We've used it in probably three incarnates of what it is today, so it's been about ten years.
What do I think about the stability of the solution?
We don't have any issues. We're in an HA format so if we do have any issues, things failover quickly and we don't miss a beat. It's the heartbeat of our products, the fact that we provide monitoring services to our businesses, so monitoring can't be down. It can't have a bad day. TrueSight Operations is a highly stable product. It is a beast. It runs really well. There's isn't a lot of care or feeding that we have to do to it to make sure that it stays healthy.
What do I think about the scalability of the solution?
It's highly scalable. We continue to add more servers and more applications within the ecosystem easily and quickly. We continue to review all of those quarterly to make sure that the way that we've tuned the monitoring is still accurate and that it's meeting the needs of both the admins and the business.
How are customer service and technical support?
We have a great relationship with BMC. We're probably different than the average bear. We've got a great account team. When we call customer support, we get answers pretty quickly. We don't have to call them very often, which is a good thing for any vendor. You don't want to have to call support a lot. But when we do, it's usually because we can't figure it out and we're able to get the answers pretty quickly through their organization.
Which solution did I use previously and why did I switch?
We used HP and then we used Microsoft Systems Center Operation Manager, SCOM.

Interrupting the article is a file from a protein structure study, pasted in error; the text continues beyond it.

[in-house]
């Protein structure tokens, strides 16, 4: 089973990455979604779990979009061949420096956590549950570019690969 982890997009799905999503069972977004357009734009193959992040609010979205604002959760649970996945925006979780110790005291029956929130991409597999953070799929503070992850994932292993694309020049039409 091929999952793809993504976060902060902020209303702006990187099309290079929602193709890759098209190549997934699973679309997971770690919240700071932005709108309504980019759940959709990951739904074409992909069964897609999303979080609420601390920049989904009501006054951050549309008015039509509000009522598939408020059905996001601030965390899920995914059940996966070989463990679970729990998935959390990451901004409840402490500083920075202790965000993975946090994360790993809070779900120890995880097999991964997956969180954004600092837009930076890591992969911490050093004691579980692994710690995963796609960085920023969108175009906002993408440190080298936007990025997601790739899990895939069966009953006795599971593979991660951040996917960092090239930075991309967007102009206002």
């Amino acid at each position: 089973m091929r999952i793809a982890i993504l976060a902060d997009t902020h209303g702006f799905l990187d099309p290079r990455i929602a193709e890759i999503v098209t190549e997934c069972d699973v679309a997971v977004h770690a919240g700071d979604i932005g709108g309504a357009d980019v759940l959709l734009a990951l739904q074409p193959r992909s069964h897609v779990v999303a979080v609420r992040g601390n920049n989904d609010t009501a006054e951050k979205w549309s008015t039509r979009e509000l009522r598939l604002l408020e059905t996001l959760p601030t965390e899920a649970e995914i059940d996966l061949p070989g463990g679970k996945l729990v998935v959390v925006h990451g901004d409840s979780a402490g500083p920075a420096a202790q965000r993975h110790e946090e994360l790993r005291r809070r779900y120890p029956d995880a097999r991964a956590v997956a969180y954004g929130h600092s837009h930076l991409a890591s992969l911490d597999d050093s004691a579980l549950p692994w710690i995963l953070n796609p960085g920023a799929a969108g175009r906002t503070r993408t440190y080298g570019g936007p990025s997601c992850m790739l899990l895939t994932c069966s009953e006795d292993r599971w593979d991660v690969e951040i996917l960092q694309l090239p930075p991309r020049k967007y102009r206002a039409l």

How was the initial setup?
Back in the day, the initial setup was very complex. As it stands today, upgrades are really very easy. It's basically just a matter of refreshing old hardware, turning the system on, and making sure that it picks up all of the agents. Setting up today is infinitely more simple than it was even three or five years ago.
BMC is innovating even further and working towards containerization so that we won't have to do upgrades anymore. We'll just overlay. They've really taken into account how to consolidate consoles so that there aren't so many bits and pieces. That has made it easier for them to do upgrades. Installing the system or deploying the system only takes a couple of weeks in an organization of our size, where it used to, when we originally did it, take four months.
The latest one that we did, we had all the technical bits and pieces done within four weeks. Then we slowly rolled it out as we sunsetted particular agent groups. The total roundtrip was six months to have it fully deployed and embedded and working in the system.
At this point, we do an upgrade every three years, and every five to six years we're upgrading our hardware. This year we actually went fully virtual. Our engineering organization still takes a good bit of time to build servers. We were able to get virtual machines within weeks of the initial setup of the product, and we were able to roll to virtual machines, versus physical machines, relatively simply. It was basically a point-and-shoot install. We pulled over all of our policies and procedures that were already canned - and that was another thing that was more of a challenge in years past because we would have to redo them. This time, all that got pulled in and we were up and running within weeks.
What about the implementation team?
We partnered with BMC this time. Typically, we use a third-party, but in talking with BMC and where we were at - as we use them primarily for consultative - we said, "Hey, what's the best way to go ahead and do the upgrade in the migration?" They gave us the cut plan and then we actually did the physical work ourselves, which saved us some $200,000 in project fees.